3. Destroying the feet. All but ONE of the bug out bags we’ve seen posted online, we feel, would result in ruining a survivor’s feet. Any bug out bag over 15 or 20 pounds almost guarantees horrendous blisters with day-in day-out hiking. Blisters lead, invariably, to stopping and stopping leads to death. The winning bug out bag on the web had less than ten pounds of gear. Add five or six pounds of food and water and that guy is a survivor who could almost jog to his bug out location, so long as it wasn’t more than seventy or eighty miles away. Even for a young man, a bag weighing over twenty pounds (with fifteen pounds being ideal) amounts to a one-way ticket to blisterville. And nobody is tough enough to walk on bloodied feet for long.

4. Betting-it-all on hiking. Obviously, bugging out in an automobile would be ideal. A car is fast, sheltered and provides some cover. Everyone would rather drive. But most preppers figure they’ll walk if the roads get choked or if their car runs out of gas. Hiking is a horrible option, especially with dependents. When bugging out to a pre-staged location, or a rural home, speed is security. Each day on the road is another day your supplies or your friends might turn up decimated. We like to think of bugging out as three distinct plans. Plan A is driving a car. Plan C is hiking. True survivors need a Plan B; like riding motorcycles, Off-highway Vehicles or bicycles. Even a couple of Red Ryder wagons or jogging strollers would expedite a hike immensely. An automobile can cover upwards of sixty miles an hour in ideal conditions. Hiking can cover about three miles an hour, assuming no children or hiccups. Motorcycles or OHVs can be counted on for around thirty miles per hour — or around ten-times the speed of walking, gas permitting. Bicycles are good for ten to fifteen miles per hour assuming decent fitness, which amounts to around four times as fast as hiking. A good Plan B goes a long way to condensing the duration of a bug out and it lends itself to far greater survivability.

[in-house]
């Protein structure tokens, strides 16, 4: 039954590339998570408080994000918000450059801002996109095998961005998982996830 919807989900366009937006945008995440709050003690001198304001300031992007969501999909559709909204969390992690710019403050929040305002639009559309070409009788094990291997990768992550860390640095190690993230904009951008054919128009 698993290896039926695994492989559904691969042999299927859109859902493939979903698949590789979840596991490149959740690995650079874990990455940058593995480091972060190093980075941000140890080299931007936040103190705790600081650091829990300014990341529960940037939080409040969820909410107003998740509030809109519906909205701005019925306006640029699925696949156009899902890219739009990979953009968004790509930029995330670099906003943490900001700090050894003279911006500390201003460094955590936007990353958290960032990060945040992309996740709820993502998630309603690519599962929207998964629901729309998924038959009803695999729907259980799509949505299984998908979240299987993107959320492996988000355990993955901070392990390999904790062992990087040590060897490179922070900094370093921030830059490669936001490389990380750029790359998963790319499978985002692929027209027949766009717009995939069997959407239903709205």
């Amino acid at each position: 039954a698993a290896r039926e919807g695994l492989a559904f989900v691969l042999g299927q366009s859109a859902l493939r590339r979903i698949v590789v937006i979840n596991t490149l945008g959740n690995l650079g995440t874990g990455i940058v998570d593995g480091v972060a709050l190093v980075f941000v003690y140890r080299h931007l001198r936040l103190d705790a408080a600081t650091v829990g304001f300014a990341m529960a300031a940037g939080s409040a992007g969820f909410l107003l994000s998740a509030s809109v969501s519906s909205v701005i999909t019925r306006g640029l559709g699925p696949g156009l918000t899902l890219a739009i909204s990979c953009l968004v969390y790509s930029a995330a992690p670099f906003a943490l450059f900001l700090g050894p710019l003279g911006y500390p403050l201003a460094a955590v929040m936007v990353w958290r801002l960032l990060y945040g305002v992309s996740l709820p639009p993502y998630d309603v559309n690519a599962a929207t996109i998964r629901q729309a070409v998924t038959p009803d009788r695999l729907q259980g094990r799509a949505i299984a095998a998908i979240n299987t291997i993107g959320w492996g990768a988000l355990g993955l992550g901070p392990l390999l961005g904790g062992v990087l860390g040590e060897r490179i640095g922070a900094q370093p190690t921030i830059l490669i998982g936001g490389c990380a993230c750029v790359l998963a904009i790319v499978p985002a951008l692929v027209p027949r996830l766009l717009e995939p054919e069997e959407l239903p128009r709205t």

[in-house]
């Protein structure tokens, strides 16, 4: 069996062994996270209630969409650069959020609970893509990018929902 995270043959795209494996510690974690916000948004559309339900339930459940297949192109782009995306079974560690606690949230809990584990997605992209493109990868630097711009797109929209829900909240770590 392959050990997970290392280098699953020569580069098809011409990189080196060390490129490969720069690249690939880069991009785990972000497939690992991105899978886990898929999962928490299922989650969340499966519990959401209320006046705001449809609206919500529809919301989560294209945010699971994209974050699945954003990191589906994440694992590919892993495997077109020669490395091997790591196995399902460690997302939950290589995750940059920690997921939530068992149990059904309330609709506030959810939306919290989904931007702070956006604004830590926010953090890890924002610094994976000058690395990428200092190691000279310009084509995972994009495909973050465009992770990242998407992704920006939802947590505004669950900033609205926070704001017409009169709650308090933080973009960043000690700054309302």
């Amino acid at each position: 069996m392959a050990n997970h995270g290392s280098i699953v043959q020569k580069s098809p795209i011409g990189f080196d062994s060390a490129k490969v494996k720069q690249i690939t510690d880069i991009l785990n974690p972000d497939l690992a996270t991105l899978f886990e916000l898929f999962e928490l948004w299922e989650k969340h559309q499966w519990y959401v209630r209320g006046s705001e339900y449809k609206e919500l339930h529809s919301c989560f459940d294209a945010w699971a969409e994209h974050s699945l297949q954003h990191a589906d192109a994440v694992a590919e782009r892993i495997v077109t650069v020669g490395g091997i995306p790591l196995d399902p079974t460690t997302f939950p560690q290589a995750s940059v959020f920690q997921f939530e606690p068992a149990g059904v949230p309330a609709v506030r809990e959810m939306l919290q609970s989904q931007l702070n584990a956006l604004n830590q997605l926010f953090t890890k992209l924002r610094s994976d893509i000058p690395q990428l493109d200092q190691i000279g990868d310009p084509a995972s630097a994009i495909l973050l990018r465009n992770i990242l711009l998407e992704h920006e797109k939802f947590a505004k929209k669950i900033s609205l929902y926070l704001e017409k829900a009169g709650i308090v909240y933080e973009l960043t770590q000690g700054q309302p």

5. Ignoring the weather. Mostly, we think of summer when we picture the outdoors, because that’s mostly when we see Mother Nature — camping or hunting season. How many preppers even own a four-season tent or a negative twenty degree sleeping bag? And when we plan for a bug out vehicle, do we picture snow between here and there? Even ankle-deep snow ends most Off-highway vehicles, especially where the snow drifts up. During a collapse, even the interstate would fill with snow and ice. Knee-deep snow can stop a hiker cold (just try it,) and sub-zero temperatures and a night of snow fall can kill a family inside a summer tent. Like it or not, a bug out plan must take into consideration the worst of the weather between home and haven.

Commonly, preppers fall into the fallacy of being “way better off than the neighbors.” They imagine that a rudimentary and slapdash bug out plan is much better than ninety-nine percent of society and that they’ll surely be in the one-percent who survives. That’s nonsense. To survive, one must prepare to meet chaos in the streets and Mother Nature at her worst — not just win against the urbanite couple across the street. 

Very soon, ReadyMan will offer you the best thinking and experience Jeff, the team and I can provide — by way of the new (and free-to-members) Plan2BugOut. Like the Plan2Survive, the Plan2Bug Out will take your region, budget, family situation and other personal factors, and design a custom bug out inventory just for you. We look forward to launching it and getting your input.